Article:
aliens watch it happen. In addition, it's about the ominous foreboding by
      those who have more knowledge than us: "This will likely be one of the times
      where everyone dies," notes one of the aliens at one point.

      The aliens are on an observational mission, the results of which will
      determine whether they make first contact with their newest subjects. Their
      mission is simply to watch how their human subjects react to the crisis of a
      hopeless illness brought back from a survey mission. They are not permitted
      to interfere. I was a little confused as to what kind of response to the
      given crisis would warrant making first contact. Obviously not just
      survival, which the Klingons managed by destroying the shuttle before its
      infected crew members could return to the ship and infect anyone else.

      These aliens must not initiate contact with very many species. Perhaps only
      those who can spontaneously adapt to the virus and become non-corporeal
      super-beings. You'd think that would leave them as a pretty lonely species.
      (Maybe not on TOS, where there were all too many all-powerful non-corporeal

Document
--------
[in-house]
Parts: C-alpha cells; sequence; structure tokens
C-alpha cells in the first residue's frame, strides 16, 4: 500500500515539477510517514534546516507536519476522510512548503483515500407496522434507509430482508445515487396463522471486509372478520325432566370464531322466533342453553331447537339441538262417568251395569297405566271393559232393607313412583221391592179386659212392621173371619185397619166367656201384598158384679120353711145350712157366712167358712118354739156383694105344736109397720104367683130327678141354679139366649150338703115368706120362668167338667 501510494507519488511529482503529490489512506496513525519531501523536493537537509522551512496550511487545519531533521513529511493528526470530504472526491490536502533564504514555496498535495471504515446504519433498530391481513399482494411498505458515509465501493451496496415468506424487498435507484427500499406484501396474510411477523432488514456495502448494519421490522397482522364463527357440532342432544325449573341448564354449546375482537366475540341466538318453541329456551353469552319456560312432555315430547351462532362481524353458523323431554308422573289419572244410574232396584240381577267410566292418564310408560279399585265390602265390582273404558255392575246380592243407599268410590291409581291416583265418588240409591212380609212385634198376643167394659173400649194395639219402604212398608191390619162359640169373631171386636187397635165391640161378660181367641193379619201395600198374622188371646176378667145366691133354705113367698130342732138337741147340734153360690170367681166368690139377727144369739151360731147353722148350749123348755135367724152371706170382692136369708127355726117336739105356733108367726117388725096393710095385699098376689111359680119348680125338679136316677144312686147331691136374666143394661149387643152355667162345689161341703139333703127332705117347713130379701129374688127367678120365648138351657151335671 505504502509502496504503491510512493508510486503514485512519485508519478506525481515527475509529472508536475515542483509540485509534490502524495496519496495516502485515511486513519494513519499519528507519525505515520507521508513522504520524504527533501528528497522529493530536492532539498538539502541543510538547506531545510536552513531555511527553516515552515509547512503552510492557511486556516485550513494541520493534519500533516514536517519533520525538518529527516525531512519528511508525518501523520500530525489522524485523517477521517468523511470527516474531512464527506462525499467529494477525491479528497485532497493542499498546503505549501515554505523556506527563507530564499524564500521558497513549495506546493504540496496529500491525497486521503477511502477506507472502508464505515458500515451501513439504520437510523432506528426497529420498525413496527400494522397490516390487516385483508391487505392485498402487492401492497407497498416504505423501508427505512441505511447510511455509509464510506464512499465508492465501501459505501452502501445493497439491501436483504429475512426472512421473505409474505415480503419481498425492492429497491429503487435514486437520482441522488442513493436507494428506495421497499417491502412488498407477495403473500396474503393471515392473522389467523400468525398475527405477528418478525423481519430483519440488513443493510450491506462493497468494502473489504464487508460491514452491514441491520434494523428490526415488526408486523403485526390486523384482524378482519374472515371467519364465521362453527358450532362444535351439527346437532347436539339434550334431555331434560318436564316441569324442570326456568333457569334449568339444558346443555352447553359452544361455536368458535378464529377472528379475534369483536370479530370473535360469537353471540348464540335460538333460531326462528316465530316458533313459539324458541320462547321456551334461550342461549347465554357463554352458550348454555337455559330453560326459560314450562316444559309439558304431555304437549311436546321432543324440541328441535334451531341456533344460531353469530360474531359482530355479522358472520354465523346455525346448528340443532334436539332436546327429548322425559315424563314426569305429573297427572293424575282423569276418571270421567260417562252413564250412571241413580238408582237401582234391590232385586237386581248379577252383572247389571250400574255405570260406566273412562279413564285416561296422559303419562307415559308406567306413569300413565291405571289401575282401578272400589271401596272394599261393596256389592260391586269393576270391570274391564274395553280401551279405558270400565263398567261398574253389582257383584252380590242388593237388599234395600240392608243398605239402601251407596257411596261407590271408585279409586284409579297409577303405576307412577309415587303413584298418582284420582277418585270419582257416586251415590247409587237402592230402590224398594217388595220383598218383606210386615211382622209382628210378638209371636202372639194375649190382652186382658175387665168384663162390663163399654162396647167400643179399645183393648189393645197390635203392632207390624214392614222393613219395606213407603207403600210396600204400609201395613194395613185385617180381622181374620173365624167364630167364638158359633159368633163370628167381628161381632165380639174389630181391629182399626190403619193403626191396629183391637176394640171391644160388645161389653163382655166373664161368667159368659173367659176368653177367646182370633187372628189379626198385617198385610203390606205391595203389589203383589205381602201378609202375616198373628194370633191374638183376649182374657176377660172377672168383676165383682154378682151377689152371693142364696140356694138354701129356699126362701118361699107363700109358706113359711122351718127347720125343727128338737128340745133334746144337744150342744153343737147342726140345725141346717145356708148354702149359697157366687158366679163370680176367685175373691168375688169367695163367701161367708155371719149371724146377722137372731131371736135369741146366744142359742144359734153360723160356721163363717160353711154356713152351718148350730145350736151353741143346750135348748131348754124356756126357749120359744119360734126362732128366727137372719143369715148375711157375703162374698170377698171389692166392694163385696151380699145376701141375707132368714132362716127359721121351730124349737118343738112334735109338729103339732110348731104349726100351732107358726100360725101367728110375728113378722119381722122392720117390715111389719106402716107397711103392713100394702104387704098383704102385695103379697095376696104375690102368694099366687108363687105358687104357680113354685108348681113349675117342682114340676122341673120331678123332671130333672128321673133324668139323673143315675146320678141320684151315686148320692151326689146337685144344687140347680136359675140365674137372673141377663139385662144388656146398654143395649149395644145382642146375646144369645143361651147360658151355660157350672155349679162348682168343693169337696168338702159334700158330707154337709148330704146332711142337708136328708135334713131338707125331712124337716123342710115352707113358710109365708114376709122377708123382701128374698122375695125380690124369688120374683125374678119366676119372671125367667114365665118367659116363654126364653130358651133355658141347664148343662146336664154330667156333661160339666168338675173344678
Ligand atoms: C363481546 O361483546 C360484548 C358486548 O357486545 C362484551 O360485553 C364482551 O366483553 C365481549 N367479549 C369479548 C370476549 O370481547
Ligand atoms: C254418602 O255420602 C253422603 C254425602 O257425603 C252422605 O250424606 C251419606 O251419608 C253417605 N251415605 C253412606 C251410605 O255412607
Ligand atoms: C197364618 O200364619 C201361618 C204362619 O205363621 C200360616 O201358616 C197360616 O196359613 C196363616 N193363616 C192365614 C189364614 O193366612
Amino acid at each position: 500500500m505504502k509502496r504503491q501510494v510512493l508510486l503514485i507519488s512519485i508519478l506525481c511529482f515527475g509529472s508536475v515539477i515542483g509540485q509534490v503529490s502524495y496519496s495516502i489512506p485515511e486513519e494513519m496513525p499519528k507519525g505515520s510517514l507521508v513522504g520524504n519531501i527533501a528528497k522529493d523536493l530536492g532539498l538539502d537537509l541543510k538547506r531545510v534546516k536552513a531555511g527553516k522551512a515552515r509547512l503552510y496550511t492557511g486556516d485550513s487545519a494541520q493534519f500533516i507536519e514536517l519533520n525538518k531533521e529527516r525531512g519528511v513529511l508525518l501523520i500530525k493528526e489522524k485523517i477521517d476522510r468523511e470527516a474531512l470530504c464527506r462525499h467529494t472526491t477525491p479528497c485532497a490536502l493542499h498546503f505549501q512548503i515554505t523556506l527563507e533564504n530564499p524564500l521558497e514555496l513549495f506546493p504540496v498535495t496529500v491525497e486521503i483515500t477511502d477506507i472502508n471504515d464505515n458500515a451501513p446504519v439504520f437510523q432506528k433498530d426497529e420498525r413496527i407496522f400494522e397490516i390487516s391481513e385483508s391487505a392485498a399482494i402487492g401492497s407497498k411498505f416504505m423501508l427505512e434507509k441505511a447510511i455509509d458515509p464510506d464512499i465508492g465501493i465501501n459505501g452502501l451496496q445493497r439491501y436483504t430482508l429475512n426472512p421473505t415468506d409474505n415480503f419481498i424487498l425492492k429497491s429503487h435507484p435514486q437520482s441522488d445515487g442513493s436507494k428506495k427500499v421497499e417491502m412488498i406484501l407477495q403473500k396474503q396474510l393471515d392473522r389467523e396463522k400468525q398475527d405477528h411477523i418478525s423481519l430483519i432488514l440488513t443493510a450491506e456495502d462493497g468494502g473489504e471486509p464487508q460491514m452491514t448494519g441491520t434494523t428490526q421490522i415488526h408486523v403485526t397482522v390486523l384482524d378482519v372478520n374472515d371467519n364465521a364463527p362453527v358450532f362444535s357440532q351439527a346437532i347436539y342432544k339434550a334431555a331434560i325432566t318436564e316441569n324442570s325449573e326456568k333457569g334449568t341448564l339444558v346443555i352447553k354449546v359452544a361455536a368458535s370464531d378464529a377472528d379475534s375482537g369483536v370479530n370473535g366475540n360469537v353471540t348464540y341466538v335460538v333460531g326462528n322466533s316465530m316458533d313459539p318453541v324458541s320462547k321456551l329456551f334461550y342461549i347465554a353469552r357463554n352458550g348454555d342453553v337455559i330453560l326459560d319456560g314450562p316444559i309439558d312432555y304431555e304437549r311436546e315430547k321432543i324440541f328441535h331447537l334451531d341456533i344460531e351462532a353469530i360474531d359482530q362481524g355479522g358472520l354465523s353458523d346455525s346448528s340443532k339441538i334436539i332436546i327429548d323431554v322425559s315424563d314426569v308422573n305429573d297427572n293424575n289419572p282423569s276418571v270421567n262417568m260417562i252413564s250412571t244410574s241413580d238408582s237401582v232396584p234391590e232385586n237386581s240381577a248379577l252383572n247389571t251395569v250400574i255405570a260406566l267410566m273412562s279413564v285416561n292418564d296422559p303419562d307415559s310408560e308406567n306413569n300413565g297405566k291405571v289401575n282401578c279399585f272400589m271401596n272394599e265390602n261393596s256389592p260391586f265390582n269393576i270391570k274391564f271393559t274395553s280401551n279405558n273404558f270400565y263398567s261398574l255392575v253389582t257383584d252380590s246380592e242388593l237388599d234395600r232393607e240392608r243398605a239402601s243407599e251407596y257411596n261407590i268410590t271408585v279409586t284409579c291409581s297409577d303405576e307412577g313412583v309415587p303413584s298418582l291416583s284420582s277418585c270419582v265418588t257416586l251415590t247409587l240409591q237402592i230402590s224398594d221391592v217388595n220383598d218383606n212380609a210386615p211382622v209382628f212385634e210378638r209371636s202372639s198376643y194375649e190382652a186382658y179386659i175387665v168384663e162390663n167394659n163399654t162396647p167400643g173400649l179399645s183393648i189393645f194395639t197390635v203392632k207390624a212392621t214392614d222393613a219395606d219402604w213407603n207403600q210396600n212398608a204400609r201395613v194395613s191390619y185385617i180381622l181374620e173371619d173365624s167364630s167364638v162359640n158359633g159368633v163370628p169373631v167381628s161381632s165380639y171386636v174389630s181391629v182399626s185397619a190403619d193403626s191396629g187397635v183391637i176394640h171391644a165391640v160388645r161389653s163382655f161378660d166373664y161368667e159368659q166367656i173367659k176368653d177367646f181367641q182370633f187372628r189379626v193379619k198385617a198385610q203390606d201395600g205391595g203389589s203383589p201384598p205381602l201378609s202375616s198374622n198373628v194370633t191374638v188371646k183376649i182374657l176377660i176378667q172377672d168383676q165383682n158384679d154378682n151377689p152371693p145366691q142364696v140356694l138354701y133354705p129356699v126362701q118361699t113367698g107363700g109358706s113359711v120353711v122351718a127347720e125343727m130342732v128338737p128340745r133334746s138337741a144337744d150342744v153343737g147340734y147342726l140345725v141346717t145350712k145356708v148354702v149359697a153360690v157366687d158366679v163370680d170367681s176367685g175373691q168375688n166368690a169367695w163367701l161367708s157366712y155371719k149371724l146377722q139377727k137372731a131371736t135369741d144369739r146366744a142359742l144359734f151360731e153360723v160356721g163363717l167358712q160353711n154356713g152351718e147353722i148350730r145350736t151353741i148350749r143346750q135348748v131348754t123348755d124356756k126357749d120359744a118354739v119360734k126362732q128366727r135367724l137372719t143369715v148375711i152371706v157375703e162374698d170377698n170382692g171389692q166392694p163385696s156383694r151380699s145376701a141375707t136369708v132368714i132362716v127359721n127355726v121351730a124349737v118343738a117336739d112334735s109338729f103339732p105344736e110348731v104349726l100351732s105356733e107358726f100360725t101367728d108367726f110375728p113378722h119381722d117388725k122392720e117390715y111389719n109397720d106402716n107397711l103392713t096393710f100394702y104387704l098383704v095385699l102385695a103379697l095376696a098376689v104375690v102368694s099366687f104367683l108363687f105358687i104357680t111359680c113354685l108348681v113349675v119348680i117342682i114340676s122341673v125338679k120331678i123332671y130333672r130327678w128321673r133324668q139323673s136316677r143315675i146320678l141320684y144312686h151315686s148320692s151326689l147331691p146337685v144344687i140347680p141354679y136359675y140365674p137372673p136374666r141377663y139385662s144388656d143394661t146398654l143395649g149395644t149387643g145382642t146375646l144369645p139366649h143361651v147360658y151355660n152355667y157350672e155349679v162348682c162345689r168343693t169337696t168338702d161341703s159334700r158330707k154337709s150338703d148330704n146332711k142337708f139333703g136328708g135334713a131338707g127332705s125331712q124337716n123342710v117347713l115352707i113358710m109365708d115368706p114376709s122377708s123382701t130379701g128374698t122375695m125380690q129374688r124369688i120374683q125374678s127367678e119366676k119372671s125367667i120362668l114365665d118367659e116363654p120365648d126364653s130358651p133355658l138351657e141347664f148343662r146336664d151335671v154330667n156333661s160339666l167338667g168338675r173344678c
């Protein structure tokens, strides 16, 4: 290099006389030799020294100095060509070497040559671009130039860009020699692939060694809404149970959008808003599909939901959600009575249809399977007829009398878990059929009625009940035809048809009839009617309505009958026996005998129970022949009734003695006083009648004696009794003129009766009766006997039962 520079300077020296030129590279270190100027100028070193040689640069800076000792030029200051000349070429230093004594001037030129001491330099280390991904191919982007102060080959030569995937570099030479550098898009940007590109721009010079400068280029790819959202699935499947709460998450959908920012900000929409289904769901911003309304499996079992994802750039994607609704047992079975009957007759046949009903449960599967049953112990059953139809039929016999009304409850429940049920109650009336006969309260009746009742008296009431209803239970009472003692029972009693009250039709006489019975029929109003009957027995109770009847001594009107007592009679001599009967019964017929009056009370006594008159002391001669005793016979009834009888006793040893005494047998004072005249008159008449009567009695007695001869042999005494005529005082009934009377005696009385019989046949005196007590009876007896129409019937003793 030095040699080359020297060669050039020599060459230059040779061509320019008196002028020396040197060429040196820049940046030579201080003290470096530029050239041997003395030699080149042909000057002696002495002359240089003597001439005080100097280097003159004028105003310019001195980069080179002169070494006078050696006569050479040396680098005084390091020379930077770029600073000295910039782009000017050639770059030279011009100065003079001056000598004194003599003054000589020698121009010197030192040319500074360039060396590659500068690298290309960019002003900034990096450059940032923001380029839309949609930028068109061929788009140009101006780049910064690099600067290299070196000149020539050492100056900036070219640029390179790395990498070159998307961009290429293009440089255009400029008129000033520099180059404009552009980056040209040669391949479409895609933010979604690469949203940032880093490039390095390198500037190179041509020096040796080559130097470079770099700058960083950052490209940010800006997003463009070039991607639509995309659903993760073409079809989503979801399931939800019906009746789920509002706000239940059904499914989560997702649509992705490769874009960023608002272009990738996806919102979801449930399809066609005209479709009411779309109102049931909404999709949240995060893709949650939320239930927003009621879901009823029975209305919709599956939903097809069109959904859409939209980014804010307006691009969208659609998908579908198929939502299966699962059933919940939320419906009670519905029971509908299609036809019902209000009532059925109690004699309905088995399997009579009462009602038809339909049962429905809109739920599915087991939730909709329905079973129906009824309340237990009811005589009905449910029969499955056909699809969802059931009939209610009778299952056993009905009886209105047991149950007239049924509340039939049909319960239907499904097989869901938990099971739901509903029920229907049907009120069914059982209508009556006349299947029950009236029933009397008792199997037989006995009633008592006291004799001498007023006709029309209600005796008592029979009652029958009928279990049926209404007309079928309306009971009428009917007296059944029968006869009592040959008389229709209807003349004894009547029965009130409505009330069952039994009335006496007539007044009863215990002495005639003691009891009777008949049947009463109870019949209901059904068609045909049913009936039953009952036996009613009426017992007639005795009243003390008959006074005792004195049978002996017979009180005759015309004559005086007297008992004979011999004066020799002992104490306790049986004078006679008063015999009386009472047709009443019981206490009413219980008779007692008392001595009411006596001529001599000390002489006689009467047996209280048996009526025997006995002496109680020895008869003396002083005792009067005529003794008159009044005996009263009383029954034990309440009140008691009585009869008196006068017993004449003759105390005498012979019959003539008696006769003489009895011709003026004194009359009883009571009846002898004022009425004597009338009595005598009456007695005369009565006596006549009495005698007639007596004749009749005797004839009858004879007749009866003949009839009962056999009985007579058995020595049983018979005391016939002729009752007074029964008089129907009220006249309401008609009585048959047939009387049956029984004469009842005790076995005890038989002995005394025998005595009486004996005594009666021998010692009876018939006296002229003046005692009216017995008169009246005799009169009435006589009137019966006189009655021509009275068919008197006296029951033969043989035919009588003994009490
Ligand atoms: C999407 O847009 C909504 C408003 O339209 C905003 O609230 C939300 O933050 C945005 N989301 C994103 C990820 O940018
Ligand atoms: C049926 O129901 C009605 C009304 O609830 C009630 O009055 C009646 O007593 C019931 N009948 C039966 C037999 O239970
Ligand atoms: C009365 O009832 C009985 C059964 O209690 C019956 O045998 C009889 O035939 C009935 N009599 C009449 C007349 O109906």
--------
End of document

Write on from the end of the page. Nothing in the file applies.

The two aliens are supplied two distinct voices. The one inhabiting Reed has
      a drier persona, more rigid about protocols and the status quo. The one
      inhabiting Mayweather is more inquisitive and empathetic; he's not looking
      forward to passively sitting by and watching his subjects die when he could,
      if it were permitted, step in and prevent it.

      So Phlox searches for a treatment while Trip and Hoshi sit in quarantine and
      deteriorate. There are some nice (and rare, these days) character scenes
      where Hoshi talks about how she got kicked out of Starfleet Training Center.
      The series usually doesn't have time for supporting characters to have this
      kind of dialog; I suppose it's saved up for situations just like these,
      where characters have nothing else to do but sit and wait and talk.

      At one point, Trip and Hoshi are suddenly paid a visit by Archer and T'Pol